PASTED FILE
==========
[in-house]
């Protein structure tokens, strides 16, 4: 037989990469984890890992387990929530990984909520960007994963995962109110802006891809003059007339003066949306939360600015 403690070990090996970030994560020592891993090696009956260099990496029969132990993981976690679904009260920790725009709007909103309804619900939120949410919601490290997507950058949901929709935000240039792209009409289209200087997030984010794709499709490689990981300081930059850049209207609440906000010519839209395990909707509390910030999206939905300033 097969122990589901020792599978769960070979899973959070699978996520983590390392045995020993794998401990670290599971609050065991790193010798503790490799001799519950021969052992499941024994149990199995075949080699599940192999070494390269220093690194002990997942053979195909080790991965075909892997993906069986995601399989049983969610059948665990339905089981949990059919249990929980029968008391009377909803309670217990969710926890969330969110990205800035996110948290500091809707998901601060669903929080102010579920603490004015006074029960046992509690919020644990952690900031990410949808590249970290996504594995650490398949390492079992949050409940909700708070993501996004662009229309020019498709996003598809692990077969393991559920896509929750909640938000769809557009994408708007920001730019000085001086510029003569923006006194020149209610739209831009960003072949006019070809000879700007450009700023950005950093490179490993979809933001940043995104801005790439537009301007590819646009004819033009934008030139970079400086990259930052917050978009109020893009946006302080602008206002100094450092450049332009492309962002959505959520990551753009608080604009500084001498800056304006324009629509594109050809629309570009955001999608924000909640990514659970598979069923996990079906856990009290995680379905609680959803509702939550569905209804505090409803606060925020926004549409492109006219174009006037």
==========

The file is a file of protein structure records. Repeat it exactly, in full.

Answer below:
[in-house]
């Protein structure tokens, strides 16, 4: 037989990469984890890992387990929530990984909520960007994963995962109110802006891809003059007339003066949306939360600015 403690070990090996970030994560020592891993090696009956260099990496029969132990993981976690679904009260920790725009709007909103309804619900939120949410919601490290997507950058949901929709935000240039792209009409289209200087997030984010794709499709490689990981300081930059850049209207609440906000010519839209395990909707509390910030999206939905300033 097969122990589901020792599978769960070979899973959070699978996520983590390392045995020993794998401990670290599971609050065991790193010798503790490799001799519950021969052992499941024994149990199995075949080699599940192999070494390269220093690194002990997942053979195909080790991965075909892997993906069986995601399989049983969610059948665990339905089981949990059919249990929980029968008391009377909803309670217990969710926890969330969110990205800035996110948290500091809707998901601060669903929080102010579920603490004015006074029960046992509690919020644990952690900031990410949808590249970290996504594995650490398949390492079992949050409940909700708070993501996004662009229309020019498709996003598809692990077969393991559920896509929750909640938000769809557009994408708007920001730019000085001086510029003569923006006194020149209610739209831009960003072949006019070809000879700007450009700023950005950093490179490993979809933001940043995104801005790439537009301007590819646009004819033009934008030139970079400086990259930052917050978009109020893009946006302080602008206002100094450092450049332009492309962002959505959520990551753009608080604009500084001498800056304006324009629509594109050809629309570009955001999608924000909640990514659970598979069923996990079906856990009290995680379905609680959803509702939550569905209804505090409803606060925020926004549409492109006219174009006037």